Sometimes information about KU’s past comes from Spencer collections beyond University Archives. This week’s photo comes from our Kansas Collection.
This week’s post highlights the career of former KU student and faculty member C. Kermit Phelps (1908-2002). He earned his bachelor’s degree (1934), master’s degree (1949, Psychology), and doctorate (1952, Psychology) at the University of Kansas. In earning this last degree, Dr. Phelps became the first African American to earn a Ph.D. in clinical psychology from the university. Phelps later returned to KU as an Associate Professor of Psychiatry; he is considered the school’s first Black faculty member. Dr. Phelps taught in KU’s Department of Psychology from 1955 to 1970.
The Lawrence Daily World reported on the inaugural events the following day (October 18, 1902) in multiple articles, as seen below. The newspaper praised all aspects of the inauguration, arguing that overall it was “the most successful event ever consummated in this town” and “one that will live in university history as the greatest educational event in the west up to this time.” Humorously, the newspaper also noted that “while the programme [sic] was long it had to be so. Chancellor Strong has much to say and could not have outlined his policy in fewer words.”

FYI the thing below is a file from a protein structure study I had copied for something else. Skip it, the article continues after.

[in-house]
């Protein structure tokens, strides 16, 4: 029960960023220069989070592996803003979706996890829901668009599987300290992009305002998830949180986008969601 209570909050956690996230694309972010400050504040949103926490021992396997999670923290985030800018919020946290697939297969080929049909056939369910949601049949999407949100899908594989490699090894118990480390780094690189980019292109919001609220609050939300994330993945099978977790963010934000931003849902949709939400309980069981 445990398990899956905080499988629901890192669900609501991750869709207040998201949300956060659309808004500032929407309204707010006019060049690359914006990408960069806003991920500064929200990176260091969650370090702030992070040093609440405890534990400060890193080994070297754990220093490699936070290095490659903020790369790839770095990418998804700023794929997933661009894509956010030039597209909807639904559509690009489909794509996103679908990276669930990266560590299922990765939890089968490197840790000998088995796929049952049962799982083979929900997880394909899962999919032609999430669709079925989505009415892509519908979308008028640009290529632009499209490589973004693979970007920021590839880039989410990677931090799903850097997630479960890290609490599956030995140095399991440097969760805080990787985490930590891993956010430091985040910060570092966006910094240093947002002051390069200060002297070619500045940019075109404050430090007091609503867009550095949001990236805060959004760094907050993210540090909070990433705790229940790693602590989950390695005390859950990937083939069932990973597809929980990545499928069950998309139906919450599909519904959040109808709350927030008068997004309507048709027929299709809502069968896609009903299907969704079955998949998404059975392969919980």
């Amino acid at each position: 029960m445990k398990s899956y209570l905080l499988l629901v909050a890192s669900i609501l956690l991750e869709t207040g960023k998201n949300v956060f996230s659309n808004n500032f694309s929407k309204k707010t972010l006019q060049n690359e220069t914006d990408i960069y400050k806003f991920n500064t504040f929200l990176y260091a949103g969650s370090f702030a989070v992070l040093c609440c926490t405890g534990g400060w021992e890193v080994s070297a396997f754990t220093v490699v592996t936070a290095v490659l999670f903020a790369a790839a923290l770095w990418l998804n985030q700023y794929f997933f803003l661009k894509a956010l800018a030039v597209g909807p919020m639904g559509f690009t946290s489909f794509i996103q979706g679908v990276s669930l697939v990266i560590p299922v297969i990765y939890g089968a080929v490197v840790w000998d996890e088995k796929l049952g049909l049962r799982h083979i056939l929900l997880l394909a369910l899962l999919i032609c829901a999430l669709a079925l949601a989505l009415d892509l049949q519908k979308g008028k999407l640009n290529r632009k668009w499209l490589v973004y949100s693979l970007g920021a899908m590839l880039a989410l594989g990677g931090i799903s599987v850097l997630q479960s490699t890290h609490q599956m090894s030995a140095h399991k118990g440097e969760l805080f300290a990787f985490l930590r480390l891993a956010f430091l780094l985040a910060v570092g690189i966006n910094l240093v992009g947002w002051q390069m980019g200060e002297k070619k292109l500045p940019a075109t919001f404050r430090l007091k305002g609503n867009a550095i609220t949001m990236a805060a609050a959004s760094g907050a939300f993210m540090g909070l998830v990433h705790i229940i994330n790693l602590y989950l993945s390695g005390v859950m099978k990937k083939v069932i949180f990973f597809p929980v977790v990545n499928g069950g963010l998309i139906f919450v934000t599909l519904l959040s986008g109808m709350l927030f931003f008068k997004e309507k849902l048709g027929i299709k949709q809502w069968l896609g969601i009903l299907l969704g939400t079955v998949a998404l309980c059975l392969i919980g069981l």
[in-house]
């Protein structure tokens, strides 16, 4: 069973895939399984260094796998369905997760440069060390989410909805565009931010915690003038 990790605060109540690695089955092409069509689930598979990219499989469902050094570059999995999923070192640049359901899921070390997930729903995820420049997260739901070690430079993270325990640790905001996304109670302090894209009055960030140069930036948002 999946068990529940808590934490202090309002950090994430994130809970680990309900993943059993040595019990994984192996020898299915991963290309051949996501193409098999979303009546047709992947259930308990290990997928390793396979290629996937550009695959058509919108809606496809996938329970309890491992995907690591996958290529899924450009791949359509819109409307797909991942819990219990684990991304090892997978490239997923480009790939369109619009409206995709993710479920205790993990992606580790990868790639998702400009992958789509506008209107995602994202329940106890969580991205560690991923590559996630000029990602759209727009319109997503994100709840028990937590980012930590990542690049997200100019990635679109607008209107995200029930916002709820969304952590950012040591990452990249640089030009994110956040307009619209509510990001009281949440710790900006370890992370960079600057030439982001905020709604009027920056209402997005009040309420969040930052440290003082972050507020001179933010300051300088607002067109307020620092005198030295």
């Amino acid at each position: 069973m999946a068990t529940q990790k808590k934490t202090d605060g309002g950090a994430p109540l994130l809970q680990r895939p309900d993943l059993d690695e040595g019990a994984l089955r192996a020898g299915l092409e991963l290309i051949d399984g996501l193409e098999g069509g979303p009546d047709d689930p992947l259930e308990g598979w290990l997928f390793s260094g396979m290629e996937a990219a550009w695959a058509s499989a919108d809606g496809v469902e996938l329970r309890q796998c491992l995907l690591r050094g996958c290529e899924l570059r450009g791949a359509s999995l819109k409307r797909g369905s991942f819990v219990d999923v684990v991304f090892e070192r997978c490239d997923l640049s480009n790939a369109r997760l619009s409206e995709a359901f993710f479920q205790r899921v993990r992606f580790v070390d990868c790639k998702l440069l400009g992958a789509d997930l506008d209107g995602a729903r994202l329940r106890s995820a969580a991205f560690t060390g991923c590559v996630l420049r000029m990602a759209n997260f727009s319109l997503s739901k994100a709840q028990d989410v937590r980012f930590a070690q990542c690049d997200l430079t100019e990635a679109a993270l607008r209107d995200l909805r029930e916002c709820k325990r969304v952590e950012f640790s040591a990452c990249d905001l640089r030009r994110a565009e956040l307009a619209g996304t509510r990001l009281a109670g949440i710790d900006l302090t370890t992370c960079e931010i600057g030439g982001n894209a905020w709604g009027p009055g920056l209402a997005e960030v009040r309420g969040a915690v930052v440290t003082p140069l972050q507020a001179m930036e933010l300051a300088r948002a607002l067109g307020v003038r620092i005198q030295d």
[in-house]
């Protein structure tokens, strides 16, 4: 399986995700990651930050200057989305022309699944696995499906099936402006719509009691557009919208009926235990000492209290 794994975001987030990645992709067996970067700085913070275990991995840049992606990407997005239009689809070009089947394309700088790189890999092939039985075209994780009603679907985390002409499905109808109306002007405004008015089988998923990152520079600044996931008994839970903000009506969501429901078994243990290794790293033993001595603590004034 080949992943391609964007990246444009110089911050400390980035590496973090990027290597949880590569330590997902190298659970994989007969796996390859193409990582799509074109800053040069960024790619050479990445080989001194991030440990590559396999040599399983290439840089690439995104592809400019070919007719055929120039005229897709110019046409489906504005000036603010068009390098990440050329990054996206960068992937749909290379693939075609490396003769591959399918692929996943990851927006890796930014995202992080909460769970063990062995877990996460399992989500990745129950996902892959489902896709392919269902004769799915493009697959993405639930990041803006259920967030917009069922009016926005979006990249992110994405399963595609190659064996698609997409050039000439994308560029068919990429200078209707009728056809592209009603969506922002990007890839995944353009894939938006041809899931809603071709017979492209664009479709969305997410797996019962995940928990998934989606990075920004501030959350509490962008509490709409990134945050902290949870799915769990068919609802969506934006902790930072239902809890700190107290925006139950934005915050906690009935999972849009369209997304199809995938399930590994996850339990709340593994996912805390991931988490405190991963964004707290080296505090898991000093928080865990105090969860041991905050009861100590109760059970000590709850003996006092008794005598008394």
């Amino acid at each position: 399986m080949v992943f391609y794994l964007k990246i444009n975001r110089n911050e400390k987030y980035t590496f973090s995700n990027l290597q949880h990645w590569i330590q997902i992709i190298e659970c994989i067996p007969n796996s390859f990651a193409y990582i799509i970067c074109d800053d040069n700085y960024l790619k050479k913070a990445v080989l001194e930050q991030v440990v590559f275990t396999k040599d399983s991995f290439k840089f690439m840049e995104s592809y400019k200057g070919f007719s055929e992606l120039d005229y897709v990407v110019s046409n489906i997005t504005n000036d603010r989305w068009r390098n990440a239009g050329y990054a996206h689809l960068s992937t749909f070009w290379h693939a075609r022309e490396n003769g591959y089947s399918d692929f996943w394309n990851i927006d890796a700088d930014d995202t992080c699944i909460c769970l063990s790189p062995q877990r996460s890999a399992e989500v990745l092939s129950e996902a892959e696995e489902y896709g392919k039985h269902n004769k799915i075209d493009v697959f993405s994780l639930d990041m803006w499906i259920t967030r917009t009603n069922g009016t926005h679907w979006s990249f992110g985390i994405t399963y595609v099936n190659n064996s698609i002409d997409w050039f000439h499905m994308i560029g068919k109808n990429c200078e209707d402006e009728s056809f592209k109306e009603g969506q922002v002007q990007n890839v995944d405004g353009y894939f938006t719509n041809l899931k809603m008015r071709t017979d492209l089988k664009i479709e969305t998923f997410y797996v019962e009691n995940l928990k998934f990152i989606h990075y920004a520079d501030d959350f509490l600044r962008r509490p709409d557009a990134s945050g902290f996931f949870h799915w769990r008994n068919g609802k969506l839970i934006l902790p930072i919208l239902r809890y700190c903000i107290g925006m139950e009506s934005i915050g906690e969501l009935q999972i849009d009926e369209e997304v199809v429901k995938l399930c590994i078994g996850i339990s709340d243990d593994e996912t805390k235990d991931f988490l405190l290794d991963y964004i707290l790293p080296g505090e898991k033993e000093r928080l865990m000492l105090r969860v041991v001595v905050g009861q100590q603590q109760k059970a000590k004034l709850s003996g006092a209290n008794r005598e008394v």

In his telegram to the CRC members, Dr. King writes that “It is thoroughly heart warming and encouraging to know we have your support in the struggle for freedom and human dignity in Alabama. We hope [that] you will continue your fight for justice [in?] your campus community for, real knowledge and wisdom cannot flourish in an environment where there is discrimination on the basis of race and color. We [support] you because we know [that injustice anywhere is] a threat to justice everywhere. Keep the faith that right will prevail. You have my prayers for success in your creative efforts. The statement that “injustice anywhere is a threat to justice everywhere” comes from King’s 1963 “Letter from Birmingham Jail.”